I am currently at Java Café, overlooking Phnom Penh’s Independence Monument, an impeccably manicured lawn, and a giant tooth. The coffee is tasty and the internet is free, and deciphering whether the password to get online is “world cup” or “welcome” makes for an entertaining tête-à-tête with the waiter.
Our volunteer program directors organized an orientation yesterday, lasting from 8 in the morning to roughly 10 pm (with an hour gap in between for us to stand in front of a fan).
The directors came up with a series of activities for us to learn more about Khmer culture and language, and become acclimated with the city. Among other things, we were taken to the Russian Market, one of the largest in Phnom Penh, selling products ranging from cooked dogs to silk scarves, which Chloe and I plan on purchasing and bequeathing to each person who leaves a comment on the blog (the scarves. Not the dogs).
But the market visit didn’t come for free. No, no. The directors planned a rather amusing game for us volunteers, where we were given a list of questions about the market, and it was up to us to explore and ask the local merchants for the answers. What’s a kroma? How much does a pirated DVD cost? What’s the difference between a mangosteen and a dragonfruit?
Chloe and I created our own game. It was called, if we leave now and get a coffee, chances are the people who follow suit will be our friends.
And sure enough, after our own tour (where we actually passed the DVD, mangosteen, and kroma stands), we left the 180 degree market climate, and made our way toward a local café, where four fellow volunteers ended up finding us, and establishing a longstanding friendship with us forever.
Later that night, we had a volunteer dinner, where everyone in our group, about 15 of us, gathered for a great venue, great food, and great company.
I used the time as an opportunity to simply eat. everything in sight.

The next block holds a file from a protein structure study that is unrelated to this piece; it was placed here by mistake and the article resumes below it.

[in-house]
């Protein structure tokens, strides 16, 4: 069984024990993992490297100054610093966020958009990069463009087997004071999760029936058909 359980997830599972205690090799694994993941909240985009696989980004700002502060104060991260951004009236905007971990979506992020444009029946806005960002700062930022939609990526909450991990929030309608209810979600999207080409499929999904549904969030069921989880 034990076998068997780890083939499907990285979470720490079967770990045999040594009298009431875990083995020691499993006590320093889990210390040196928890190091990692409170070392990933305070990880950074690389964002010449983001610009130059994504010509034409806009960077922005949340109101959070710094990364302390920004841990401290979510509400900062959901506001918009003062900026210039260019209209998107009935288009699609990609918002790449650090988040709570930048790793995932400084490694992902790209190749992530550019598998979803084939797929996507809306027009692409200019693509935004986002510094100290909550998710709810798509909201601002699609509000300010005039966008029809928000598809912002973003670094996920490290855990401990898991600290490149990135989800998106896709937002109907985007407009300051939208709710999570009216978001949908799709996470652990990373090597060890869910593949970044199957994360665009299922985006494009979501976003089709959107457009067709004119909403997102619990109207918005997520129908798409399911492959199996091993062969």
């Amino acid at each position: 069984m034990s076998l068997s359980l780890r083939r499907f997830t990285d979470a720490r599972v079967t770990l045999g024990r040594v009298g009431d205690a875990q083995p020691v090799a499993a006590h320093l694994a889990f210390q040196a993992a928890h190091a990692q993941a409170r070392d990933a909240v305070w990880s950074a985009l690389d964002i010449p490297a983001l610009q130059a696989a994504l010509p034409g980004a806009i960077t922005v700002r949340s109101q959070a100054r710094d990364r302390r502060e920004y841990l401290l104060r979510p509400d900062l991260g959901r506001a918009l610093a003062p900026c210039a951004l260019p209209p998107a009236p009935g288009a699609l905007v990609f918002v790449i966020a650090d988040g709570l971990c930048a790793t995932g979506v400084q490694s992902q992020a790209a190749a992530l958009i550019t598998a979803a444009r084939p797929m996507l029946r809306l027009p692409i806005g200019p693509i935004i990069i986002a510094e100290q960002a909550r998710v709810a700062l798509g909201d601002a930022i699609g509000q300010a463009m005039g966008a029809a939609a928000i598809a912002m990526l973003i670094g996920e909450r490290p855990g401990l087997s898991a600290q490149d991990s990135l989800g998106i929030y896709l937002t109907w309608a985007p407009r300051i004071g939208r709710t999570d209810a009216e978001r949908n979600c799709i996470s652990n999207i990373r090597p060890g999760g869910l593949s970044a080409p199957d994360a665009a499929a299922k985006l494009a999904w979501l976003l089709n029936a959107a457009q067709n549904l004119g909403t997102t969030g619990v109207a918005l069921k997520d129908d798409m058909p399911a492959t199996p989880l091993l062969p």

When you’re seated in front of a mid-twenties extremely hunky aspiring actor from London who happens to be spending special quality time with the tall blonde statuesque volunteer on his downtime and talking sixty-seven miles a minute on his dinner time, you’re allotted little time to speak, and much time to stuff face. Hello, fried everything.
British: And you are?
MJ: I’m M–
British: It’s rather strange, really, many people think I’m a Kiwi or even a Yankee because I can imitate their accents really, really well. I just have a knack for it. And I act professionally. So I just have a really good ear. But truly I’m from London—I’m actually quite…well…I’m actually quite posh. The other day I was asked if I was David Beckham! (I’m not David Beckham). I went to boarding school. My father went to Oxford University, for crying out loud! But after spending so much time in Tanzania and Darfur and Iran and Myanmar and Malaysia and Thailand and Australia and Buffalo and diving off the coast of the Galapagos and working alongside Mother Theresa, I suppose your accent naturally changes, doesn’t it? Will you pass the rice?
Meanwhile, there is no more rice, as I have wiped the plate clean.
On a different note, we’ve upgraded! No more tiny room with unopenable window, lumpy small bed, and no baggage room! With a little sweet talk and a couple of favors here and there, we moved into a master suite, with two full beds, a large table, a closet, balcony, glass doors, and, I dare say it, a ceiling above the bathroom.
Ladies and gentlemen, say hello, to the Taj Mahal: